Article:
A proactive approach to reducing barriers to internal trade requires a clear understanding of the nature of the coordination failure that blocks reform. In our view, efforts to lower internal barriers are plagued by a potential collective action problem: even if all jurisdictions stand to benefit from free internal trade, any one province may nevertheless be reluctant to agree to the elimination of barriers, fearing the loss of sector-specific employment and tax revenues that liberalization might entail. The potential gains from internal trade liberalization are uncertain and lie in the future; the (largely political) costs are upfront and very certain. The problem is magnified by the possibility that others may renege on an agreement to liberalize internal trade such that a province suffers the disruption (and the political costs) of reform, without reaping the full benefits that had been promised. In these circumstances, the politically astute course is to wait. And if unanimity is required to move forward, mutually beneficial reforms are deferred such that all provinces are worse off relative to the case in which they lowered their barriers to internal trade.

This result is typical of problems involving the coordination of the actions of different agents. It is the basis for the ubiquitous “prisoner’s dilemma” example used to explain coordination failures. The appendix applies this approach to the issue of inter-provincial trade barriers. In the case of internal trade, the cooperative outcome (remove barriers) is superior to the default (maintain trade barriers) but is not sustainable. The solution requires monitoring and enforcing the cooperative agreement. In theory, the federal government could perform this function under Section 121. In practice, the Supreme Court’s ruling in R v. Comeau rules out that approach. Some other method must be found to assuage the collective action problem.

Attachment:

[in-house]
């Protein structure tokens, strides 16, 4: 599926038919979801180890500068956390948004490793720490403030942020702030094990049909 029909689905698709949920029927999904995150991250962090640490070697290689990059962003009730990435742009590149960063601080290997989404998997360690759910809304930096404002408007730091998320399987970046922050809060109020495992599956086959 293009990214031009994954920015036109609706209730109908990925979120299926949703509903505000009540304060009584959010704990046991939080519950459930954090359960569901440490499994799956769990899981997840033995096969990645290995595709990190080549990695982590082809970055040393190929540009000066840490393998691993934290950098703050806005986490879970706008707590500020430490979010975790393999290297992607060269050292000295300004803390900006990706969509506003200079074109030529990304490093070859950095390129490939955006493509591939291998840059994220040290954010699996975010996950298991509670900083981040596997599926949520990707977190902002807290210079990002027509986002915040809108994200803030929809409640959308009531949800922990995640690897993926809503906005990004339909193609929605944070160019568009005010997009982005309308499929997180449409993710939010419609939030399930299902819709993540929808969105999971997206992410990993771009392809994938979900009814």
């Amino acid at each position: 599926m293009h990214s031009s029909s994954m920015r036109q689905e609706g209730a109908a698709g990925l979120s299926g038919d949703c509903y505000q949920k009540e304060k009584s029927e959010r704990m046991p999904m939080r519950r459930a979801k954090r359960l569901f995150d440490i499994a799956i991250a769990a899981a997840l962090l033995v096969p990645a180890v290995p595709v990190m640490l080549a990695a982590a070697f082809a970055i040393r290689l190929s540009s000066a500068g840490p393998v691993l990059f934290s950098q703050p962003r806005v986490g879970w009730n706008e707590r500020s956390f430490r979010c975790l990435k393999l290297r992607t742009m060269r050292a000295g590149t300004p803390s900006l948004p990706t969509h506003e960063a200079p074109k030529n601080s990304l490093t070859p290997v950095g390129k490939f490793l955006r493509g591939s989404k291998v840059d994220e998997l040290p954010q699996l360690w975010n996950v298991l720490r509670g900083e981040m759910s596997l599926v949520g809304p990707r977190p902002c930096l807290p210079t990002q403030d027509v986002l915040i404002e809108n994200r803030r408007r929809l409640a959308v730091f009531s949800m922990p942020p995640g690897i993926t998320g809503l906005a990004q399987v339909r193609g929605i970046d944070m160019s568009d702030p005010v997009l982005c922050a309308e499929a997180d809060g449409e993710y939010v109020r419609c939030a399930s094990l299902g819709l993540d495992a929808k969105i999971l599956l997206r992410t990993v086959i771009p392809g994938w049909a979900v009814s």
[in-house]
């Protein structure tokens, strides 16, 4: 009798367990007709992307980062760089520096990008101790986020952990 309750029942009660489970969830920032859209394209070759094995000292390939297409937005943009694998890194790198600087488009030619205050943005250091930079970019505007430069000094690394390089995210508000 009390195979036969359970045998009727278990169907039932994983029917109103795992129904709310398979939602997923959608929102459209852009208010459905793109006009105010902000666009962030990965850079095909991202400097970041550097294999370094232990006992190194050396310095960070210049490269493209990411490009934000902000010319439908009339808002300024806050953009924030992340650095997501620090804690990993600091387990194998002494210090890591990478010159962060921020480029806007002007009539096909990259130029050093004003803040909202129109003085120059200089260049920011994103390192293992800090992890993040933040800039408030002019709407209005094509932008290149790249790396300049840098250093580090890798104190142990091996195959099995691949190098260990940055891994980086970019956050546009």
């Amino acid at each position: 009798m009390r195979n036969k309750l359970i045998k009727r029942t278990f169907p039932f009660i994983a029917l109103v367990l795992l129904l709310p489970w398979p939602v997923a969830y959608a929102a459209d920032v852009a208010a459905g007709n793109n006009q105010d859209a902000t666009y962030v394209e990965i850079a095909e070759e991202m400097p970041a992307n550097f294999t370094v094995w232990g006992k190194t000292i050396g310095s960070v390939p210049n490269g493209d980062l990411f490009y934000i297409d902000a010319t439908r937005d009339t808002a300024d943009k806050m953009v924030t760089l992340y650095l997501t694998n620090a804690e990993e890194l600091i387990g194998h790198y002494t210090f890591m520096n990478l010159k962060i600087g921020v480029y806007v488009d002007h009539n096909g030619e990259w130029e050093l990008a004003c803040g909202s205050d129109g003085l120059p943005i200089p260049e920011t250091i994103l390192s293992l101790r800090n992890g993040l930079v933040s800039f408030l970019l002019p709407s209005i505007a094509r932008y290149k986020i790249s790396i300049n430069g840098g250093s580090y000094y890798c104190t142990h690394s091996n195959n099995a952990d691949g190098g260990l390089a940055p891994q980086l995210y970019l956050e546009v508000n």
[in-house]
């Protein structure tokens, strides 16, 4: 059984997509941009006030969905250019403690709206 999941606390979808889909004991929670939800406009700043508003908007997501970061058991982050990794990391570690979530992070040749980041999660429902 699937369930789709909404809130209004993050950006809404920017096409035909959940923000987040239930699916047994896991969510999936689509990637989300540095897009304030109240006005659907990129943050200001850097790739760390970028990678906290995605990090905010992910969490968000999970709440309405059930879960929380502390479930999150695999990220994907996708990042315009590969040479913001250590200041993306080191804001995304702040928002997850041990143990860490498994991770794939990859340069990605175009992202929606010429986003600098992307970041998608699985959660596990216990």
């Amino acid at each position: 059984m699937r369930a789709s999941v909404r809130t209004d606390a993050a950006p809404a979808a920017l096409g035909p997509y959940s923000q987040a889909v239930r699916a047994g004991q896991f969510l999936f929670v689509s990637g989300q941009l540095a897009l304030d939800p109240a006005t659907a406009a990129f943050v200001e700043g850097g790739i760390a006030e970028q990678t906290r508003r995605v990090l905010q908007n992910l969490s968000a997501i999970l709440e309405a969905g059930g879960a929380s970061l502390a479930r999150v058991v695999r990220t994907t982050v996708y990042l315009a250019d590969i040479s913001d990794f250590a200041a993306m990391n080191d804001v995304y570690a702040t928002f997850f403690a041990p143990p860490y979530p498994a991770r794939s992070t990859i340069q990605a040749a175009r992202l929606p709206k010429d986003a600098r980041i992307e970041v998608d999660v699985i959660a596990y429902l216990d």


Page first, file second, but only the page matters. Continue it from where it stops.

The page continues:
Our proposal is for the federal government to offer financial inducements conditional on the removal of trade barriers. The idea is straightforward: because the elimination of provincial barriers to internal trade would generate GDP gains that grow the federal (and provincial) governments’ tax base, expected increases in revenues can be shared among jurisdictions agreeing to internal free trade.7 These inducements would not affect Ottawa’s fiscal position since such gains are presently unrealized, a policy akin to “leaving money on the table.” However, to protect Ottawa’s balance sheet, prudence dictates the use of conservative estimates with respect to expected growth effects from the elimination of inter-provincial barriers.

Several features of the scheme recommend it for consideration:

First, the proposal avoids the time-bound nature and potential divisiveness of judicial reviews and constitutional changes. Sustaining Canadian prosperity in the face of external shocks and the challenges of climate change and an ageing population requires timely action. Since participation in the proposed scheme would be voluntary, provinces are free to accept federal payments or not. Complicated, time-consuming negotiations would not be needed.

Second, monitoring of the agreement could be “outsourced” to individual Canadians and firms. Much like the practice in external trade agreements, firms and individual Canadians could be given the right to seek damages against provinces found to be in violation of their reform commitments, with claims paid out from transfers that would otherwise go to the offending jurisdiction.